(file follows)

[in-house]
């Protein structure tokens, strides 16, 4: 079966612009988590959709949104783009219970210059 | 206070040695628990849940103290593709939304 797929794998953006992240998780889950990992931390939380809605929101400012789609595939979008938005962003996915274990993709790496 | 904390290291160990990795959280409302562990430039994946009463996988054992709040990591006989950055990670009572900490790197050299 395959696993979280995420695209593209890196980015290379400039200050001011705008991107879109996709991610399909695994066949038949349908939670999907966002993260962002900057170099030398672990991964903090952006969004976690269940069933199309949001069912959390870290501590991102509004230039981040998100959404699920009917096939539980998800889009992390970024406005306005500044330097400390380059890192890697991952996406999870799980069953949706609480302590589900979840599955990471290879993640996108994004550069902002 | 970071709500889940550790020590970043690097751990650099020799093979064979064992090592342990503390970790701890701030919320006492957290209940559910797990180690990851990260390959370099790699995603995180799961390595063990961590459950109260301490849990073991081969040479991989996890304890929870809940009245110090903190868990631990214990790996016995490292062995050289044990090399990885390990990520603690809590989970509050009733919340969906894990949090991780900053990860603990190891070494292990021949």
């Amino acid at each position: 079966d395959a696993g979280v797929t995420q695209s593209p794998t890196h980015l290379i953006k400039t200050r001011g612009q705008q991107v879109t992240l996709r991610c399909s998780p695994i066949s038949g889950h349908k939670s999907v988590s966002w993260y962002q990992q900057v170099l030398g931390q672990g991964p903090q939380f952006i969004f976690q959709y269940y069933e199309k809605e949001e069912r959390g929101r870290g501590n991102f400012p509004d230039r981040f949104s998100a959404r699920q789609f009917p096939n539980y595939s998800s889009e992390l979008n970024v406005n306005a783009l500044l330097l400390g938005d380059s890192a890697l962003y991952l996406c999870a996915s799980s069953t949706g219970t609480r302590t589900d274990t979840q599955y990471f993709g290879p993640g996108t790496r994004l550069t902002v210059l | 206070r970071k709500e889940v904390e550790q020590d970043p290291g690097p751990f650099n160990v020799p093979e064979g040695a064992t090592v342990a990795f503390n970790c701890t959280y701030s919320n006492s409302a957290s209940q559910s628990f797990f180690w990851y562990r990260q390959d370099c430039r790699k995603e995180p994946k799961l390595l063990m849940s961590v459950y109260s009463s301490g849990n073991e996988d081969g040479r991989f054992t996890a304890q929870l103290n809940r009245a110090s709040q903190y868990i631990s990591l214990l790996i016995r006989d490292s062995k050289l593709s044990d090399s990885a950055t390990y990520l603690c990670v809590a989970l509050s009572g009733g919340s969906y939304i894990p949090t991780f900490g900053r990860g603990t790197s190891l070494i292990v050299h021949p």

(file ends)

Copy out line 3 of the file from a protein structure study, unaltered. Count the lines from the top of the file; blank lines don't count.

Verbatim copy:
């Amino acid at each position: 079966d395959a696993g979280v797929t995420q695209s593209p794998t890196h980015l290379i953006k400039t200050r001011g612009q705008q991107v879109t992240l996709r991610c399909s998780p695994i066949s038949g889950h349908k939670s999907v988590s966002w993260y962002q990992q900057v170099l030398g931390q672990g991964p903090q939380f952006i969004f976690q959709y269940y069933e199309k809605e949001e069912r959390g929101r870290g501590n991102f400012p509004d230039r981040f949104s998100a959404r699920q789609f009917p096939n539980y595939s998800s889009e992390l979008n970024v406005n306005a783009l500044l330097l400390g938005d380059s890192a890697l962003y991952l996406c999870a996915s799980s069953t949706g219970t609480r302590t589900d274990t979840q599955y990471f993709g290879p993640g996108t790496r994004l550069t902002v210059l | 206070r970071k709500e889940v904390e550790q020590d970043p290291g690097p751990f650099n160990v020799p093979e064979g040695a064992t090592v342990a990795f503390n970790c701890t959280y701030s919320n006492s409302a957290s209940q559910s628990f797990f180690w990851y562990r990260q390959d370099c430039r790699k995603e995180p994946k799961l390595l063990m849940s961590v459950y109260s009463s301490g849990n073991e996988d081969g040479r991989f054992t996890a304890q929870l103290n809940r009245a110090s709040q903190y868990i631990s990591l214990l790996i016995r006989d490292s062995k050289l593709s044990d090399s990885a950055t390990y990520l603690c990670v809590a989970l509050s009572g009733g919340s969906y939304i894990p949090t991780f900490g900053r990860g603990t790197s190891l070494i292990v050299h021949p």